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Archive for the ‘jane austen’ Category

 

Inquiring readers: Here’s another delightful contribution from the ever creative Tony Grant. If you can’t get enough of his work and photographs, visit his blog, London Calling, where he shares his images from his many trips all over Great Britain. A little over 200 hundred years ago (December, 2015), Emma was first published. This is the first of a number of articles related to that novel on this blog this year.

Emma, written by Jane Austen between 21st January 1814 and the 29th March 1815, is unique amongst her six published novels because it’s entire setting is one small country town, the fictitious Highbury and Hartfield, located in one county, Surrey. Other places, real and fictitious are mentioned and have roles in the story too but most of those, apart from London, are located in Surrey as well. All Austen’s other novels move between at least two major locations, Bath, London, Lyme Regis and so on. Her two unfinished novels, Sanditon and The Watsons also have one major location each, Sanditon, a fictitious seaside resort of the sort that were being developed in the Georgian period on the south coast and at other coastal places. In the case of The Watsons, it is another novel that starts in Surrey and specifically in and around, a real town this time, Dorking. The Turnpike Road and The White Hart Inn are real locations in and around Dorking. The Watsons was not developed beyond this setting.

The places mentioned in Emma that are real include Box Hill, the River Mole, Richmond, Kingston, Weymouth, Cobham and London of course. The fictitious places are Highbury and Hartfield, Donwell Abbey, Rosings and Maple Grove. Randalls, might refer to an actual house called Randalls near Leatherhead not far from Box Hill.

Many people think Leatherhead (images above) is the template for Highbury and Hartfield. However, if you ever have the time to travel around Surrey villages and towns, there are similarities between them all. A grand house and estate is often located outside the town. There are a variety of still existing Georgian town houses ranging from those that would have housed well to do middle class businessmen to cottages for the working man and his family. All towns have an ancient church, probably first built in the middle ages, along with a rectory.Many of the rectories, interestingly look Georgian in design, however many of them are much older, probably Tudor in construction, constructed with great oak beams, with Georgian fronts added. All towns have old inns and what were once assembly rooms.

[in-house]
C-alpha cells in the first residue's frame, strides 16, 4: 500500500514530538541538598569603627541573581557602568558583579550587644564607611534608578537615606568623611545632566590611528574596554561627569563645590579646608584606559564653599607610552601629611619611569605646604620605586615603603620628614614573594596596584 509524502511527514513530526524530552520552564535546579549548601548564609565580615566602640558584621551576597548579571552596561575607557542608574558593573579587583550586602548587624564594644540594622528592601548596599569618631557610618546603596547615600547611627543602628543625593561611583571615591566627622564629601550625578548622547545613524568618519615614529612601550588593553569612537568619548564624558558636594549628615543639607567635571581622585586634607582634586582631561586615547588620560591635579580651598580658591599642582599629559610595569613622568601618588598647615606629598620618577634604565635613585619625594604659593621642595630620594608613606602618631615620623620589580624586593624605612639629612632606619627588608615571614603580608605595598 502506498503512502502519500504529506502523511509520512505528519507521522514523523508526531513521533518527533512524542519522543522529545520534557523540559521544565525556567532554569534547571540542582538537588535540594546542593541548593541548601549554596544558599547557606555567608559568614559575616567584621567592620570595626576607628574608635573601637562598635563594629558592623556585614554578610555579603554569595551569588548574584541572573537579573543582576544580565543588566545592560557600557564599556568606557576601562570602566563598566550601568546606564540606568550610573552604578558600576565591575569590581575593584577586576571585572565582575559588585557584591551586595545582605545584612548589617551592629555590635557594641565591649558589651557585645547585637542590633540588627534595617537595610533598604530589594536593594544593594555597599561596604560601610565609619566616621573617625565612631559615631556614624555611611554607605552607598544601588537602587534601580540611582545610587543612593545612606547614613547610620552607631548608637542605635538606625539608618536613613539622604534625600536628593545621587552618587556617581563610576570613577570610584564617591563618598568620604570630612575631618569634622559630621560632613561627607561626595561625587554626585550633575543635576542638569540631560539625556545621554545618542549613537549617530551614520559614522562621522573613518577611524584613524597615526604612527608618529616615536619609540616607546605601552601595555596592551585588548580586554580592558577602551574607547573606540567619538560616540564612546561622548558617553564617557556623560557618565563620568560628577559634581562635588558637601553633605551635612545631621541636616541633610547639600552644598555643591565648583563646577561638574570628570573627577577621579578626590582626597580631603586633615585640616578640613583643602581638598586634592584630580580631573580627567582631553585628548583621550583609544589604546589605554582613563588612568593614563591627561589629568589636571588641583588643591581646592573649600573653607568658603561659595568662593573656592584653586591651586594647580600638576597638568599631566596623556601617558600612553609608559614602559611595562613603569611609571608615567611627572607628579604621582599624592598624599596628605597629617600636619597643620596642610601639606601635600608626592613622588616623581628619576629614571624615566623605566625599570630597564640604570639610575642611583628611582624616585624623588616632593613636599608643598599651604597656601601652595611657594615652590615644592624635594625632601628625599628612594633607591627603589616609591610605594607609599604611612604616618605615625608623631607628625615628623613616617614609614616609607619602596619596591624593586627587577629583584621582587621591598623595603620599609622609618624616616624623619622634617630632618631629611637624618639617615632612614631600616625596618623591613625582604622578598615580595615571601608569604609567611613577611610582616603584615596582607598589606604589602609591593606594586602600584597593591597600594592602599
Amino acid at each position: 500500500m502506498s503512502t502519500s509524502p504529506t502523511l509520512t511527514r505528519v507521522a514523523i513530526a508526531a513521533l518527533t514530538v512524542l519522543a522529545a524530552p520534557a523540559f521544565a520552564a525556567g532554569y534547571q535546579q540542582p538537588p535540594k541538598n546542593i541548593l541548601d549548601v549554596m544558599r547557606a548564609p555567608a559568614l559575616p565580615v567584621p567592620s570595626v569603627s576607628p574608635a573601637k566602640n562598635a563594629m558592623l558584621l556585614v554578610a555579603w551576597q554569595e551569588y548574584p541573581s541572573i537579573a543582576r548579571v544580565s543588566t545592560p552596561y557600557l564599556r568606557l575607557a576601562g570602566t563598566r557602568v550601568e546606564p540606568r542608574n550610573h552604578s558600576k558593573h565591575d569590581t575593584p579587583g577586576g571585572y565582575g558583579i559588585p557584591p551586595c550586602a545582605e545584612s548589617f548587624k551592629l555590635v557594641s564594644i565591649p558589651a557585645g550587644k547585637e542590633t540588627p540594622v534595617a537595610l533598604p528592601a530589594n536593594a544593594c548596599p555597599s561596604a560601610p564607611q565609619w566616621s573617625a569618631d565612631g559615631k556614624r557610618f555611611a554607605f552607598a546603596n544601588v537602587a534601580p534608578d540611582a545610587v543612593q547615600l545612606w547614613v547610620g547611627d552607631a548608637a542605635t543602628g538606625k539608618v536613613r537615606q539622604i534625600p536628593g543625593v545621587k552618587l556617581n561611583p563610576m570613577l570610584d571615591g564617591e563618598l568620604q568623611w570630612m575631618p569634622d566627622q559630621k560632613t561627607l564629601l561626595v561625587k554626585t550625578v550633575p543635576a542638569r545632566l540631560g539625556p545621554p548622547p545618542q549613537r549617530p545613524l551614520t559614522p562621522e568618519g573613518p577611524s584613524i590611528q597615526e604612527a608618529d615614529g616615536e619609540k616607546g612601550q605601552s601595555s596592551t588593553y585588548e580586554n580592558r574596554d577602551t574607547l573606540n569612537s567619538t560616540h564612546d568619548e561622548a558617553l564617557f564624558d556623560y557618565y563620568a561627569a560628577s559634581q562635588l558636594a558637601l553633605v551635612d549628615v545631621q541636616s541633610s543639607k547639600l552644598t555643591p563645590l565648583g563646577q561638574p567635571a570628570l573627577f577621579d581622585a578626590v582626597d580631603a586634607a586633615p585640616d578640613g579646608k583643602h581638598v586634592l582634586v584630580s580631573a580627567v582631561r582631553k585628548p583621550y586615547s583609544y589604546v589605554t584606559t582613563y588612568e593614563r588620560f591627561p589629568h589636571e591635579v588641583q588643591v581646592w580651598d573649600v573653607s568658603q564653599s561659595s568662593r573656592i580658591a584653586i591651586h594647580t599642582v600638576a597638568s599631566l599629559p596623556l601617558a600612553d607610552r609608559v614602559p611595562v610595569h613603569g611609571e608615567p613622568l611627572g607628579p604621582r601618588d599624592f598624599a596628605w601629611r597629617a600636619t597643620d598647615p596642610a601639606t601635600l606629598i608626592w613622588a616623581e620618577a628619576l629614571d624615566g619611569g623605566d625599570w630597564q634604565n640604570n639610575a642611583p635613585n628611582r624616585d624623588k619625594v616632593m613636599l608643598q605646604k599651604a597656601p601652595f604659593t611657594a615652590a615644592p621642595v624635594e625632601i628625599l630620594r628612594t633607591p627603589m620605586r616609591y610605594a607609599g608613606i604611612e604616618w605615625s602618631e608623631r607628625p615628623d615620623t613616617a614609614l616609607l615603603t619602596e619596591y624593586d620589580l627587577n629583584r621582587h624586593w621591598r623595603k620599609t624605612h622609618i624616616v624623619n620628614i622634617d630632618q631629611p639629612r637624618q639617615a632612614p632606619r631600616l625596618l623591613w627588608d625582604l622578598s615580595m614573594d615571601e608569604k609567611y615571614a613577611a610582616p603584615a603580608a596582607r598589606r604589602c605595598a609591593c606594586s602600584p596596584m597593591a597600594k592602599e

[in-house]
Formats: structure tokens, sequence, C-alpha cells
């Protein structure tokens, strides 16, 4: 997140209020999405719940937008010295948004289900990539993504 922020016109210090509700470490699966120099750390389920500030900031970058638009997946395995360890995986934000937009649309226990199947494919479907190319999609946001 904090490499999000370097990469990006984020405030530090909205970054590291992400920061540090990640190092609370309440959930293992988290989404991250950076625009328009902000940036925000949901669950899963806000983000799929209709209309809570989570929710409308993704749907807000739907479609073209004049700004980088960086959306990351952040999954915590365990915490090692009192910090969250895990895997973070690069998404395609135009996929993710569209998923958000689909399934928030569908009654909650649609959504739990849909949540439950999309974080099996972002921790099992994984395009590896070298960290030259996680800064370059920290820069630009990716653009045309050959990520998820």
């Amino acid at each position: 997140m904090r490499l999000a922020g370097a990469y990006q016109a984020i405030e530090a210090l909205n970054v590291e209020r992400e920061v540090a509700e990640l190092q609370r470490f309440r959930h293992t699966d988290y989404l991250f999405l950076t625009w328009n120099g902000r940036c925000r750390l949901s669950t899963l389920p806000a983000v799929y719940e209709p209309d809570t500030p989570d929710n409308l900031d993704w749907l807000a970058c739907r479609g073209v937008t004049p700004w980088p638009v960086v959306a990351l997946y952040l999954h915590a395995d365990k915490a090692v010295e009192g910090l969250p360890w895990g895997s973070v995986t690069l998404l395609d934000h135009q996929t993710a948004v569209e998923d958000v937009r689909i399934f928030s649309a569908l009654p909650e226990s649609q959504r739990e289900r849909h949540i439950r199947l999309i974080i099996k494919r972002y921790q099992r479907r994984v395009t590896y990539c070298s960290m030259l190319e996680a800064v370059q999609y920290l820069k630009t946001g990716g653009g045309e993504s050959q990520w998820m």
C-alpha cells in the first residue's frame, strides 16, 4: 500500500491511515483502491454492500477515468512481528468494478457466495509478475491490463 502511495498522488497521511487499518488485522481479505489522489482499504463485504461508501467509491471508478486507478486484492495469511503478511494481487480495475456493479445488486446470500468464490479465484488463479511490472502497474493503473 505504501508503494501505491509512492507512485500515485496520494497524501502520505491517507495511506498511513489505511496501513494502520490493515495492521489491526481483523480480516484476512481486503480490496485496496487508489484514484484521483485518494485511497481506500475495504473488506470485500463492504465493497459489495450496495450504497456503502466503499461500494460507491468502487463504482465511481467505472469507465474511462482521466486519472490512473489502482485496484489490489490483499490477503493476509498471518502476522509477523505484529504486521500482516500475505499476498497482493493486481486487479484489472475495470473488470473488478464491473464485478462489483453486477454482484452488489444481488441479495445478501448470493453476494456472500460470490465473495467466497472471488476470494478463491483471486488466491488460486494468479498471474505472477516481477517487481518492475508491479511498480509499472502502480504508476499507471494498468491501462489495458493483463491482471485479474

For instance, Cobham is mentioned in Emma. In one scene with Mr Knightly, Emma extolls the virtues of Mr Weston,

“ … ever since his particular kindness last September twelve month in writing that note, at twelve o’clock at night, on purpose to assure me that there was no scarlet fever at Cobham, I have been convinced that there could not be a more feeling heart nor a better man in existence.-“

Cobham is located not far from Leatherhead and Box Hill. I have walked around it often and the little bits of information about Highbury and Hartfield that Austen puts into the novel fit Cobham just as well as Leatherhead or a number of other towns and villages in Surrey. I think Highbury and Hartfield therefore is a sort of generic Surrey county town. It is after all the relationships between the characters that matter in the novel.

Jane Austen gives details describing the miles from Highbury and Hartfield to various places. It is 16 miles from London, 9 miles from Richmond and 7 miles from Box Hill. How more detailed could you be? These coordinates actually give you a spot on the Leatherhead to Kingston Road at a crossroads called, Malden Rushett. There are a couple of Victorian cottages there and nowadays a garden centre. It is mostly still surrounded by fields as it would have been in the early 19th century. The road comes from Dorking just south of Box Hill and passes through Leatherhead on its way to Kingston. It would, without doubt, have been the road that Mr Knightley and Mr Martin travelled along to get to the markets in Kingston. Also Frank Churchill / Weston, would have travelled this way to go to Richmond, which is further north of Kingston on the banks of the River Thames.

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One can see the relation between Kingston Upon Thames and Richmond in this Google map image